An inference can be made from the FDA actions that the agency is changing course in the way it manages surrogate endpoints in trials. The agreed upon endpoint for OCA was met and yet the process was terminated without any opportunity for the patient voice to be heard. We find that unacceptable but there is a larger issue here.
Research on NASH is dealing with very complex chemistries and there is no single test of merit, like blood pressure or cholesterol that can define progress unambiguously. The result is that we are dealing with these surrogate endpoints which are not easy to determine but are the agreed upon target. We expect at a minimum that all trials receive even handed treatment.
If what we are witnessing here is a move by the agency to step away from a one stage measure of fibrosis we anticipate that the entire research community and its investors will find themselves untethered as to their goals. That will certainly dissuade researchers and investors from choosing to work on NASH and likely greatly harms our community by delaying development of treatments.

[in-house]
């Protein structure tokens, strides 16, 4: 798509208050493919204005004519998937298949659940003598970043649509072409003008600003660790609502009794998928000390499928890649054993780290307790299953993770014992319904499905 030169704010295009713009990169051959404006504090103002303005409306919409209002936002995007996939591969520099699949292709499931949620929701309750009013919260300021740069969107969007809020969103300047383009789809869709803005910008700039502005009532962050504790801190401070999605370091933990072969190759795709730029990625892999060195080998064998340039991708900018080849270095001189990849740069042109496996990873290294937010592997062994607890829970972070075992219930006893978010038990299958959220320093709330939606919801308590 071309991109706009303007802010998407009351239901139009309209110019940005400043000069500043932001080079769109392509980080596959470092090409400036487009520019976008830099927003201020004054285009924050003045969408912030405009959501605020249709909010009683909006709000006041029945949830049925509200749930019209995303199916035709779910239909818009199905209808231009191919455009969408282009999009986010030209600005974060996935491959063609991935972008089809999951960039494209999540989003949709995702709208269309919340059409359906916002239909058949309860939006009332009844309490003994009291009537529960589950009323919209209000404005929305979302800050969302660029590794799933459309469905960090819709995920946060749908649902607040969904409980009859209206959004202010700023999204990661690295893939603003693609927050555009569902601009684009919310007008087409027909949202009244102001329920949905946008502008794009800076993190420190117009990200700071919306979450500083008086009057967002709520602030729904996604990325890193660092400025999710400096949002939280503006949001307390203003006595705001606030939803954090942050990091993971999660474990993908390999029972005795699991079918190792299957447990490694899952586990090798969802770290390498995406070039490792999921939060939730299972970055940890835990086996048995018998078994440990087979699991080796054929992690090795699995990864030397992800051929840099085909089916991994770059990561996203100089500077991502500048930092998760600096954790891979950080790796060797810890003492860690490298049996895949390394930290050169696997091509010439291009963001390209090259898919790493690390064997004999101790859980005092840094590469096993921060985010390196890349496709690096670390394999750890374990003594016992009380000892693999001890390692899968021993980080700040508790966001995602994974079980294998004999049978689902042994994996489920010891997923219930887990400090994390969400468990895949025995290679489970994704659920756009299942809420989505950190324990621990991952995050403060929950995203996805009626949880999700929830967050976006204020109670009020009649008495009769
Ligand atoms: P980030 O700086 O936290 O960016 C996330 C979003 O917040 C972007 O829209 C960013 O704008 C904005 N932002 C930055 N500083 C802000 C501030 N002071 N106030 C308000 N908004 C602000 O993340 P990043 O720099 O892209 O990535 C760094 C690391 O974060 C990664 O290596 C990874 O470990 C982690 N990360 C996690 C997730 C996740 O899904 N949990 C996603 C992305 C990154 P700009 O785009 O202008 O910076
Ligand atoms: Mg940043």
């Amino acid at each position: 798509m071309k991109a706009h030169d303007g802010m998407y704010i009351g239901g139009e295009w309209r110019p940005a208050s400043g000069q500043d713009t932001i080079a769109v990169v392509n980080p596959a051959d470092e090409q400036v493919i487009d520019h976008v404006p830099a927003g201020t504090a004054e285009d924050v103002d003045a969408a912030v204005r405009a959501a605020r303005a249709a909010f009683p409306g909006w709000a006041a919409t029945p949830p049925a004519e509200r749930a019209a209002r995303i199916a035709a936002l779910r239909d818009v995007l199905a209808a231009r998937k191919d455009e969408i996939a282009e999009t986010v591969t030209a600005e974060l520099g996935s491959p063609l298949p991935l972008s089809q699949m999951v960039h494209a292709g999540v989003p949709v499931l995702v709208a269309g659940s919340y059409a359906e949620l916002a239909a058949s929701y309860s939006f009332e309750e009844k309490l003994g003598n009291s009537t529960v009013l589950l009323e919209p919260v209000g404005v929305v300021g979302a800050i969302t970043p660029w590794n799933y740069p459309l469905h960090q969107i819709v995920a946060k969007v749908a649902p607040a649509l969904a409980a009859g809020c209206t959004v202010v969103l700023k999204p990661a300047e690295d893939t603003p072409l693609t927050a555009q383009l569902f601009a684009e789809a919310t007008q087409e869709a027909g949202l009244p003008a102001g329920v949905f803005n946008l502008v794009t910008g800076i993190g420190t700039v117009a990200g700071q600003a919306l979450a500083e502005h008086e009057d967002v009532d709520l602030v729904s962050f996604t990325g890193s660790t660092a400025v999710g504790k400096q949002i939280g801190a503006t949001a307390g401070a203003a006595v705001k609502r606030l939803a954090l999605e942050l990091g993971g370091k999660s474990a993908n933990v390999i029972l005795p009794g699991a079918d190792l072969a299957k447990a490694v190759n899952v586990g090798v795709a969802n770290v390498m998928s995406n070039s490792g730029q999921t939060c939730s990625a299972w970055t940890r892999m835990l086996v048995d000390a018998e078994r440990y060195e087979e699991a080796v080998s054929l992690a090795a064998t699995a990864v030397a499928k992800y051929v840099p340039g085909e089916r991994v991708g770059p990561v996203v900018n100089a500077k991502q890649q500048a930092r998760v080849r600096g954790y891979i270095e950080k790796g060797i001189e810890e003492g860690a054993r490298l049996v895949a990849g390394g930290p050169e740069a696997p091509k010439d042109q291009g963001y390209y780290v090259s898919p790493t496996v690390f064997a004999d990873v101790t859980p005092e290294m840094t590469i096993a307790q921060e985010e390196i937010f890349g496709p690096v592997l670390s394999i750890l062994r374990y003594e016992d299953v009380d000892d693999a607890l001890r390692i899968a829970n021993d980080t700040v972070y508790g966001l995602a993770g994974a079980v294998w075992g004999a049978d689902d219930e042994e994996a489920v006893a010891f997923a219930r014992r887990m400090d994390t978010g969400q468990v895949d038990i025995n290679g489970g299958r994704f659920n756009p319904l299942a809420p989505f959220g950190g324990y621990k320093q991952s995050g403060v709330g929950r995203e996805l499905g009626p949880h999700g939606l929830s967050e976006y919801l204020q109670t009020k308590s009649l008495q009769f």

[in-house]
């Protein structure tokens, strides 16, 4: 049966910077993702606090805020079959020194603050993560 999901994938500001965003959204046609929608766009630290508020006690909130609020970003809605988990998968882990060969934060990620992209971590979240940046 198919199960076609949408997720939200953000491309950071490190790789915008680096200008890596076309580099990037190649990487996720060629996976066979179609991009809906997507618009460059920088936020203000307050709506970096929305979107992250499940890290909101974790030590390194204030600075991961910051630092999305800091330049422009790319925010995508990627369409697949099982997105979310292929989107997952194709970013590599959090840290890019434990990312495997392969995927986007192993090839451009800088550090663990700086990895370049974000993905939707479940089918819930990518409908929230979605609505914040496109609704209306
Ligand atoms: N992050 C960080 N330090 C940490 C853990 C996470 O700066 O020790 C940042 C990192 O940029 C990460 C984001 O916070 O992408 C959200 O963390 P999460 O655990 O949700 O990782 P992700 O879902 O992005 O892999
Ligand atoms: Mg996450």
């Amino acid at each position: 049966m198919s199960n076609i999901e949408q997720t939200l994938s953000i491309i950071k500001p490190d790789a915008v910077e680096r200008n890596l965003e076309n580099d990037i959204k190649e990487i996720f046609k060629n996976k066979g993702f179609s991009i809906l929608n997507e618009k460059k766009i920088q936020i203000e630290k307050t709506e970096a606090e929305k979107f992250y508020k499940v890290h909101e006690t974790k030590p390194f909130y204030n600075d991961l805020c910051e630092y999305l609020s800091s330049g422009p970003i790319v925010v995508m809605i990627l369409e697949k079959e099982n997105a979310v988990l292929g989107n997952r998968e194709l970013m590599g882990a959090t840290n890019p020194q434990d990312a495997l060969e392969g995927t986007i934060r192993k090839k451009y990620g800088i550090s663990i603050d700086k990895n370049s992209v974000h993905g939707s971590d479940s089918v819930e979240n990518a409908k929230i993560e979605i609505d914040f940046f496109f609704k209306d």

As patients we have asked the agency for clarification of this decision and to take note of the patient voice in decisions of this kind. The agency response has been to tell us that the draft document on file, which allows for the agreed upon surrogate endpoints, is still available to researchers. We don’t feel that that answer is responsive to our question and we are concerned that this action has already harmed us by injecting uncertainty into what is already a very uncertain and difficult field of research. More patients will die as a result of having no therapies for what is a tsunami of liver disease building in our society.